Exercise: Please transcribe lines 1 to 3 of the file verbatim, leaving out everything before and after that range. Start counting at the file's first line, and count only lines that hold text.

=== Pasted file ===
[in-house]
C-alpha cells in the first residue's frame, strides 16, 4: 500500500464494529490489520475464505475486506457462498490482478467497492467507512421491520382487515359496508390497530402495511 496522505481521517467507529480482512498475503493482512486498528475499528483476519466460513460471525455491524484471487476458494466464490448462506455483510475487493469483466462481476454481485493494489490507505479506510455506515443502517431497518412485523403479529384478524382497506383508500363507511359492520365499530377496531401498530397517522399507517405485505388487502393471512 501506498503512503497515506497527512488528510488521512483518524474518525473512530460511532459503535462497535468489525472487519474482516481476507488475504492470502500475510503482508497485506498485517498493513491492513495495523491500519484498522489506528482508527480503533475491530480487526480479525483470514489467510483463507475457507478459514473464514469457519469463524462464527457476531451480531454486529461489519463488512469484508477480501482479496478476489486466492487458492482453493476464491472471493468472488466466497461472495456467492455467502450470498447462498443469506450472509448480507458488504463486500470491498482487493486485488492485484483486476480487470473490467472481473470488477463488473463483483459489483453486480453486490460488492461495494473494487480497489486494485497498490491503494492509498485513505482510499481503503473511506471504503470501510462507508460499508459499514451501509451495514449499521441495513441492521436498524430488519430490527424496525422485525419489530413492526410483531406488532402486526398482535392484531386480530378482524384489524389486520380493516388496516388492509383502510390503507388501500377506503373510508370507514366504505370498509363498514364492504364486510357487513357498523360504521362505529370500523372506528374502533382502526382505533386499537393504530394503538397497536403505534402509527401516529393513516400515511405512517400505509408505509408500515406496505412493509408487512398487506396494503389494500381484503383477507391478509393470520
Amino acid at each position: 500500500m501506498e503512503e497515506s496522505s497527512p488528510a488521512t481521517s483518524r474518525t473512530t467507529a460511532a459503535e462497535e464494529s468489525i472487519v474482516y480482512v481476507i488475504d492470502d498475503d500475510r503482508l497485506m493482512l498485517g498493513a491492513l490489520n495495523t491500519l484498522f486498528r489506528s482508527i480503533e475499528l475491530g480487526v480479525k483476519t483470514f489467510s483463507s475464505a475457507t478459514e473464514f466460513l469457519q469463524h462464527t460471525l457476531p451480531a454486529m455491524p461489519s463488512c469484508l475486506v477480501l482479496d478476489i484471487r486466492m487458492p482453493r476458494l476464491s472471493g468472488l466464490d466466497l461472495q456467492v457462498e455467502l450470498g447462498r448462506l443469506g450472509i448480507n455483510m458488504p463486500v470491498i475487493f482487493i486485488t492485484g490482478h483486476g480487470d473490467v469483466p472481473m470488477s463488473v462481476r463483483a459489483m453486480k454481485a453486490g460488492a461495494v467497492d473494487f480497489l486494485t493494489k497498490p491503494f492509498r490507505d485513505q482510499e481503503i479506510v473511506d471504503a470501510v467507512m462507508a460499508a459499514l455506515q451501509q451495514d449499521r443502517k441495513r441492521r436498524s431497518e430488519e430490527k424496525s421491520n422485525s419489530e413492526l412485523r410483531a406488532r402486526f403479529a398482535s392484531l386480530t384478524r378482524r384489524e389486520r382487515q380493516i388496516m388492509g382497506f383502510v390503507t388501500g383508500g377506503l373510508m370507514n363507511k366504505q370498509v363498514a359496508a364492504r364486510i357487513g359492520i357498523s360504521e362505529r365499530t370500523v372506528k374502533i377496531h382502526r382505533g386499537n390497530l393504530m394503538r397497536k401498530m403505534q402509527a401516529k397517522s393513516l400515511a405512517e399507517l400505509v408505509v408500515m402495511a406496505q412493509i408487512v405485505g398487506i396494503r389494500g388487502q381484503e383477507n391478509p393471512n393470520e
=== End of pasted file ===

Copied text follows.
[in-house]
C-alpha cells in the first residue's frame, strides 16, 4: 500500500464494529490489520475464505475486506457462498490482478467497492467507512421491520382487515359496508390497530402495511 496522505481521517467507529480482512498475503493482512486498528475499528483476519466460513460471525455491524484471487476458494466464490448462506455483510475487493469483466462481476454481485493494489490507505479506510455506515443502517431497518412485523403479529384478524382497506383508500363507511359492520365499530377496531401498530397517522399507517405485505388487502393471512 501506498503512503497515506497527512488528510488521512483518524474518525473512530460511532459503535462497535468489525472487519474482516481476507488475504492470502500475510503482508497485506498485517498493513491492513495495523491500519484498522489506528482508527480503533475491530480487526480479525483470514489467510483463507475457507478459514473464514469457519469463524462464527457476531451480531454486529461489519463488512469484508477480501482479496478476489486466492487458492482453493476464491472471493468472488466466497461472495456467492455467502450470498447462498443469506450472509448480507458488504463486500470491498482487493486485488492485484483486476480487470473490467472481473470488477463488473463483483459489483453486480453486490460488492461495494473494487480497489486494485497498490491503494492509498485513505482510499481503503473511506471504503470501510462507508460499508459499514451501509451495514449499521441495513441492521436498524430488519430490527424496525422485525419489530413492526410483531406488532402486526398482535392484531386480530378482524384489524389486520380493516388496516388492509383502510390503507388501500377506503373510508370507514366504505370498509363498514364492504364486510357487513357498523360504521362505529370500523372506528374502533382502526382505533386499537393504530394503538397497536403505534402509527401516529393513516400515511405512517400505509408505509408500515406496505412493509408487512398487506396494503389494500381484503383477507391478509393470520
Amino acid at each position: 500500500m501506498e503512503e497515506s496522505s497527512p488528510a488521512t481521517s483518524r474518525t473512530t467507529a460511532a459503535e462497535e464494529s468489525i472487519v474482516y480482512v481476507i488475504d492470502d498475503d500475510r503482508l497485506m493482512l498485517g498493513a491492513l490489520n495495523t491500519l484498522f486498528r489506528s482508527i480503533e475499528l475491530g480487526v480479525k483476519t483470514f489467510s483463507s475464505a475457507t478459514e473464514f466460513l469457519q469463524h462464527t460471525l457476531p451480531a454486529m455491524p461489519s463488512c469484508l475486506v477480501l482479496d478476489i484471487r486466492m487458492p482453493r476458494l476464491s472471493g468472488l466464490d466466497l461472495q456467492v457462498e455467502l450470498g447462498r448462506l443469506g450472509i448480507n455483510m458488504p463486500v470491498i475487493f482487493i486485488t492485484g490482478h483486476g480487470d473490467v469483466p472481473m470488477s463488473v462481476r463483483a459489483m453486480k454481485a453486490g460488492a461495494v467497492d473494487f480497489l486494485t493494489k497498490p491503494f492509498r490507505d485513505q482510499e481503503i479506510v473511506d471504503a470501510v467507512m462507508a460499508a459499514l455506515q451501509q451495514d449499521r443502517k441495513r441492521r436498524s431497518e430488519e430490527k424496525s421491520n422485525s419489530e413492526l412485523r410483531a406488532r402486526f403479529a398482535s392484531l386480530t384478524r378482524r384489524e389486520r382487515q380493516i388496516m388492509g382497506f383502510v390503507t388501500g383508500g377506503l373510508m370507514n363507511k366504505q370498509v363498514a359496508a364492504r364486510i357487513g359492520i357498523s360504521e362505529r365499530t370500523v372506528k374502533i377496531h382502526r382505533g386499537n390497530l393504530m394503538r397497536k401498530m403505534q402509527a401516529k397517522s393513516l400515511a405512517e399507517l400505509v408505509v408500515m402495511a406496505q412493509i408487512v405485505g398487506i396494503r389494500g388487502q381484503e383477507n391478509p393471512n393470520e